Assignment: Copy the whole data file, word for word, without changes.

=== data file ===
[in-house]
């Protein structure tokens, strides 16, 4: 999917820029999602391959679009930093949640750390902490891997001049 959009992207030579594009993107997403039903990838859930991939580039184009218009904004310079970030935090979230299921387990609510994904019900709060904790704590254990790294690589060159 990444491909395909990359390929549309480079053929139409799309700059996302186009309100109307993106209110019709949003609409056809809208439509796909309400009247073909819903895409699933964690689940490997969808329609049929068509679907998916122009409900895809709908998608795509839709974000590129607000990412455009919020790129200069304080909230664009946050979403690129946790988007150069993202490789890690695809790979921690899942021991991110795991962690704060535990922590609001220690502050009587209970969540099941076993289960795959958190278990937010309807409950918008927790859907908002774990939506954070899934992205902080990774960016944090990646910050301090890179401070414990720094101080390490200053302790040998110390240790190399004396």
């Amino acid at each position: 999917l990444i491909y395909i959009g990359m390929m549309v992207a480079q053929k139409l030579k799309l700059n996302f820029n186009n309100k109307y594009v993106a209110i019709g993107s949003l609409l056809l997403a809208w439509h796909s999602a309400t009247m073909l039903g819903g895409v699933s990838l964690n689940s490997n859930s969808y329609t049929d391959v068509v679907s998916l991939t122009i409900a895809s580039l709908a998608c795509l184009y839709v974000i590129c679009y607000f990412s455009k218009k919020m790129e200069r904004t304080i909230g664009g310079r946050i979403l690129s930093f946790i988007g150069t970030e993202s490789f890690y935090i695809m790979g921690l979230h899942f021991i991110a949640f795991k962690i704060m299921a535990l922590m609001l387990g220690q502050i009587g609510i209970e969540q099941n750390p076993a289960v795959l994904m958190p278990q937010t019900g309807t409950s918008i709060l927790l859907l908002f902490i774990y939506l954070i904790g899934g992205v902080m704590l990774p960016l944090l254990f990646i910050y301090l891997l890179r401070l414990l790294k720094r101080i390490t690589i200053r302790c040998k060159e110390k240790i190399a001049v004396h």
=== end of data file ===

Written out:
[in-house]
């Protein structure tokens, strides 16, 4: 999917820029999602391959679009930093949640750390902490891997001049 959009992207030579594009993107997403039903990838859930991939580039184009218009904004310079970030935090979230299921387990609510994904019900709060904790704590254990790294690589060159 990444491909395909990359390929549309480079053929139409799309700059996302186009309100109307993106209110019709949003609409056809809208439509796909309400009247073909819903895409699933964690689940490997969808329609049929068509679907998916122009409900895809709908998608795509839709974000590129607000990412455009919020790129200069304080909230664009946050979403690129946790988007150069993202490789890690695809790979921690899942021991991110795991962690704060535990922590609001220690502050009587209970969540099941076993289960795959958190278990937010309807409950918008927790859907908002774990939506954070899934992205902080990774960016944090990646910050301090890179401070414990720094101080390490200053302790040998110390240790190399004396």
């Amino acid at each position: 999917l990444i491909y395909i959009g990359m390929m549309v992207a480079q053929k139409l030579k799309l700059n996302f820029n186009n309100k109307y594009v993106a209110i019709g993107s949003l609409l056809l997403a809208w439509h796909s999602a309400t009247m073909l039903g819903g895409v699933s990838l964690n689940s490997n859930s969808y329609t049929d391959v068509v679907s998916l991939t122009i409900a895809s580039l709908a998608c795509l184009y839709v974000i590129c679009y607000f990412s455009k218009k919020m790129e200069r904004t304080i909230g664009g310079r946050i979403l690129s930093f946790i988007g150069t970030e993202s490789f890690y935090i695809m790979g921690l979230h899942f021991i991110a949640f795991k962690i704060m299921a535990l922590m609001l387990g220690q502050i009587g609510i209970e969540q099941n750390p076993a289960v795959l994904m958190p278990q937010t019900g309807t409950s918008i709060l927790l859907l908002f902490i774990y939506l954070i904790g899934g992205v902080m704590l990774p960016l944090l254990f990646i910050y301090l891997l890179r401070l414990l790294k720094r101080i390490t690589i200053r302790c040998k060159e110390k240790i190399a001049v004396h």